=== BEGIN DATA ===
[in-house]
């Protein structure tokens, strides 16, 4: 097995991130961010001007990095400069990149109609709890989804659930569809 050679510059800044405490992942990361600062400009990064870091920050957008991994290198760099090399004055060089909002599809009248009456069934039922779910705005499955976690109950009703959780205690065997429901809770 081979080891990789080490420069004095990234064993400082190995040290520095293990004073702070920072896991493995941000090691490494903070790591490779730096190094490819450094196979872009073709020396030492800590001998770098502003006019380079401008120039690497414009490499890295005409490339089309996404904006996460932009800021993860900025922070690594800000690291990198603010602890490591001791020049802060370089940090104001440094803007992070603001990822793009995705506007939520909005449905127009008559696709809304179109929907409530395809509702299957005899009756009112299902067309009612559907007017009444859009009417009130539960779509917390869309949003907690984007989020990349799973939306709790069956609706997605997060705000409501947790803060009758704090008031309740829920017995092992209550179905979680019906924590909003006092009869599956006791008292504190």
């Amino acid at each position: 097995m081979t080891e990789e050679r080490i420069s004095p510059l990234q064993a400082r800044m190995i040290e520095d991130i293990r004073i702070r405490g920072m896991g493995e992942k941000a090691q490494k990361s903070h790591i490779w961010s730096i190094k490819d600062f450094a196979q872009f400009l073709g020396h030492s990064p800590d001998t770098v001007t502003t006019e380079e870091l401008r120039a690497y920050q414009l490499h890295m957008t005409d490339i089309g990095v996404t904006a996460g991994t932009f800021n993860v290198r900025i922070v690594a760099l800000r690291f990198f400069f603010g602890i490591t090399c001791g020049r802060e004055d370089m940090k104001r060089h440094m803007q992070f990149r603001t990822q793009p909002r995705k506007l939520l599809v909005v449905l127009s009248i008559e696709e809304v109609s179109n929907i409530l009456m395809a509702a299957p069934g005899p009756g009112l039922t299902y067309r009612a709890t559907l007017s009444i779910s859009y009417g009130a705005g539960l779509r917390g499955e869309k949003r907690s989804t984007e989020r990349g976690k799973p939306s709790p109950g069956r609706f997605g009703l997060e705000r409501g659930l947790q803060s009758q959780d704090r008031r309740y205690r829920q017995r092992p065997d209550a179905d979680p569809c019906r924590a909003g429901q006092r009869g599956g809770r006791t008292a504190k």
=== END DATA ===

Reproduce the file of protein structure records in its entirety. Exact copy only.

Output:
[in-house]
């Protein structure tokens, strides 16, 4: 097995991130961010001007990095400069990149109609709890989804659930569809 050679510059800044405490992942990361600062400009990064870091920050957008991994290198760099090399004055060089909002599809009248009456069934039922779910705005499955976690109950009703959780205690065997429901809770 081979080891990789080490420069004095990234064993400082190995040290520095293990004073702070920072896991493995941000090691490494903070790591490779730096190094490819450094196979872009073709020396030492800590001998770098502003006019380079401008120039690497414009490499890295005409490339089309996404904006996460932009800021993860900025922070690594800000690291990198603010602890490591001791020049802060370089940090104001440094803007992070603001990822793009995705506007939520909005449905127009008559696709809304179109929907409530395809509702299957005899009756009112299902067309009612559907007017009444859009009417009130539960779509917390869309949003907690984007989020990349799973939306709790069956609706997605997060705000409501947790803060009758704090008031309740829920017995092992209550179905979680019906924590909003006092009869599956006791008292504190």
């Amino acid at each position: 097995m081979t080891e990789e050679r080490i420069s004095p510059l990234q064993a400082r800044m190995i040290e520095d991130i293990r004073i702070r405490g920072m896991g493995e992942k941000a090691q490494k990361s903070h790591i490779w961010s730096i190094k490819d600062f450094a196979q872009f400009l073709g020396h030492s990064p800590d001998t770098v001007t502003t006019e380079e870091l401008r120039a690497y920050q414009l490499h890295m957008t005409d490339i089309g990095v996404t904006a996460g991994t932009f800021n993860v290198r900025i922070v690594a760099l800000r690291f990198f400069f603010g602890i490591t090399c001791g020049r802060e004055d370089m940090k104001r060089h440094m803007q992070f990149r603001t990822q793009p909002r995705k506007l939520l599809v909005v449905l127009s009248i008559e696709e809304v109609s179109n929907i409530l009456m395809a509702a299957p069934g005899p009756g009112l039922t299902y067309r009612a709890t559907l007017s009444i779910s859009y009417g009130a705005g539960l779509r917390g499955e869309k949003r907690s989804t984007e989020r990349g976690k799973p939306s709790p109950g069956r609706f997605g009703l997060e705000r409501g659930l947790q803060s009758q959780d704090r008031r309740y205690r829920q017995r092992p065997d209550a179905d979680p569809c019906r924590a909003g429901q006092r009869g599956g809770r006791t008292a504190k």